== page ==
I Have Colon Polyps: Now What?

M. D. Anderson Cancer Center
Date: March 2010
Duration: 1:36

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The following is a presentation from the University of Texas, M.D. Anderson Cancer Center.

Finding out you have colon polyps doesn't have to be frightening. Most colon polyps are not cancer. Yet, certain kinds of polyps may make you more likely to develop colon cancer.

The colon is part of your large intestine. A colon polyp is a growth on the inside lining of your colon. Your doctor looks for polyps during your colonoscopy. It's important for you to know what type of polyps your doctor found during your last colonoscopy, how many polyps you had and the size of the polyps.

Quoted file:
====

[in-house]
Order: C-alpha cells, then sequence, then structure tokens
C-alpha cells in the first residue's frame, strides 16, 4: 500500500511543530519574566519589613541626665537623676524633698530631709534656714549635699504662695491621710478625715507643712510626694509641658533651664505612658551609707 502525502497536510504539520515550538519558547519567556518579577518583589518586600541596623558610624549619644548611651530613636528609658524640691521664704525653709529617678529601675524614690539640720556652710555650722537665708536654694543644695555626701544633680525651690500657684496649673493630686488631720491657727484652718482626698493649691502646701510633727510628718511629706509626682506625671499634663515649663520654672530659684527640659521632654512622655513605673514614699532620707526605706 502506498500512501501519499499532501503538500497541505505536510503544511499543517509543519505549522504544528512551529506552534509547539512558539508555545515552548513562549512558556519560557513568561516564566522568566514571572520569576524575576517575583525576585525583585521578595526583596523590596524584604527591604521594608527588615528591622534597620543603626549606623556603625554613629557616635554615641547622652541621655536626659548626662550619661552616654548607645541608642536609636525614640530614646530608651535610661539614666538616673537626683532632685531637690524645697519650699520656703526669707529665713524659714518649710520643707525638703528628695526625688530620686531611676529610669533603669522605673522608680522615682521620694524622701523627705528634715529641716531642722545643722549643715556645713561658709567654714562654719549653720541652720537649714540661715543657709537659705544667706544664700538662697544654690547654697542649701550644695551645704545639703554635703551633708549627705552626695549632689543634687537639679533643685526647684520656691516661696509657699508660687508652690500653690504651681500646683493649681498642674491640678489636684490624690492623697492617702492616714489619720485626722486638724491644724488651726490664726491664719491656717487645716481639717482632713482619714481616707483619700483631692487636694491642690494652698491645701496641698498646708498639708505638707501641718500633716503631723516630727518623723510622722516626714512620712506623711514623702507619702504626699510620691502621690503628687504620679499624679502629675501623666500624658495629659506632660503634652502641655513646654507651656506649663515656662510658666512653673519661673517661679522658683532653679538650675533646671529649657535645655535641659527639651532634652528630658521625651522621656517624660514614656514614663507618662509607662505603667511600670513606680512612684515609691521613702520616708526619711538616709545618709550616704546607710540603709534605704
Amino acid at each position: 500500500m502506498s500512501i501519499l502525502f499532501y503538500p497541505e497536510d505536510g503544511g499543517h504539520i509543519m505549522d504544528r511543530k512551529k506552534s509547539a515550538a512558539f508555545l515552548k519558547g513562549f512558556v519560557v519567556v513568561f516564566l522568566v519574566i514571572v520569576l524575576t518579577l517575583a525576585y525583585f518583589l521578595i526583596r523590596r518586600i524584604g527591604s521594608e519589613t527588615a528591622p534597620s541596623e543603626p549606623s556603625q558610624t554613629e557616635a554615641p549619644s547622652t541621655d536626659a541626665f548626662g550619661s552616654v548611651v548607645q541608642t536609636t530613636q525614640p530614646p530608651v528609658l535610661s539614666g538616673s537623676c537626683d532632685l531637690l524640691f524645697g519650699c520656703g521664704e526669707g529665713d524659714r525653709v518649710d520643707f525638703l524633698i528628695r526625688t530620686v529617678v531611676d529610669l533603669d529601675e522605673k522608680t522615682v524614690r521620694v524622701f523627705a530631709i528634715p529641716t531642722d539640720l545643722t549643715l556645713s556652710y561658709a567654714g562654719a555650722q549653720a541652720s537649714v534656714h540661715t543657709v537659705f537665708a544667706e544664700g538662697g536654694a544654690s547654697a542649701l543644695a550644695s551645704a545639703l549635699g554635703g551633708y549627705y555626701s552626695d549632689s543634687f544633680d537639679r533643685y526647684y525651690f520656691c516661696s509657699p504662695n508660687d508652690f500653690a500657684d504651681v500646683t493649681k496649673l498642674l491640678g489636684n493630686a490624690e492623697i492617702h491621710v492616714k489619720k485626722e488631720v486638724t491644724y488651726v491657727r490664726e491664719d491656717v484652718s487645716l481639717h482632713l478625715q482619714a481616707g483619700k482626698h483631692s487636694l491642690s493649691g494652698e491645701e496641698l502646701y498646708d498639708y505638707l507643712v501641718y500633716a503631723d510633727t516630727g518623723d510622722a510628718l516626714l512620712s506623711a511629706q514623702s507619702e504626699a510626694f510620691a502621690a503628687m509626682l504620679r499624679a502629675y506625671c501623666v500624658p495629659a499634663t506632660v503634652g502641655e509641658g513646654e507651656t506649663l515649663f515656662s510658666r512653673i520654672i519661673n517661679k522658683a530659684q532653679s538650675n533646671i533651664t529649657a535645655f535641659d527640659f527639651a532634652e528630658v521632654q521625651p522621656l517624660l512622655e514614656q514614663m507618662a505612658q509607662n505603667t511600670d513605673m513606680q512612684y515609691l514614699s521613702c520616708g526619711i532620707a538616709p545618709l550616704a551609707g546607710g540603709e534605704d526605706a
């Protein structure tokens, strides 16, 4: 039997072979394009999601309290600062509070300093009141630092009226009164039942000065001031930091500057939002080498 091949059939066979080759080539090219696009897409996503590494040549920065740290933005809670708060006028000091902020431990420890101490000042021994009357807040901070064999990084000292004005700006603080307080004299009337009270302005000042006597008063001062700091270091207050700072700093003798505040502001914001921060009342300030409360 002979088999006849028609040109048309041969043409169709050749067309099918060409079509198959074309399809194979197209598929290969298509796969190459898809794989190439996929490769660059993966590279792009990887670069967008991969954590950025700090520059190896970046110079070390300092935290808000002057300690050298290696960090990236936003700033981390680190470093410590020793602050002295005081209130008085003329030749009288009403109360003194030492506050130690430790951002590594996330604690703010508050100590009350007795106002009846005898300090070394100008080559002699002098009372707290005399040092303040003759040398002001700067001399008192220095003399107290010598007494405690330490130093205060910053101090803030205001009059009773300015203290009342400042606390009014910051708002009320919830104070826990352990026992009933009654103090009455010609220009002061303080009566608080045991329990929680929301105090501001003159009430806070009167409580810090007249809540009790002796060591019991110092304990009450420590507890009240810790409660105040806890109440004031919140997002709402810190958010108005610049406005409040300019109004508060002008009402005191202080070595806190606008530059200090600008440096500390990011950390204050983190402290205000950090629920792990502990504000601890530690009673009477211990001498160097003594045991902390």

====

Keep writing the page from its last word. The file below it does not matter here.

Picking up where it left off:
This information will help you and your doctor decide how often you need to get future colonoscopies. Getting your colonoscopy done at the right time allows your doctor to find and remove any abnormal polyps before they turn into cancer. Doing this could possibly save your life!

Be sure to ask the clinic or doctor who performed your last colonoscopy for copies of your reports. Ask for both your colonoscopy and pathology reports. Take these reports to your next doctor's visit. . Your doctor can review the results with you and let you know when to schedule your next colonoscopy. For more information on colon cancer screening, visit M. D. Anderson's Cancer Screening Guidelines website.

To learn more about the different types of colon polyps, download our fact sheet, Colon Polyps: What I Need to Know. The fact sheet is available in the March issue of Focused on Health at www.mdanderson.org/focused.

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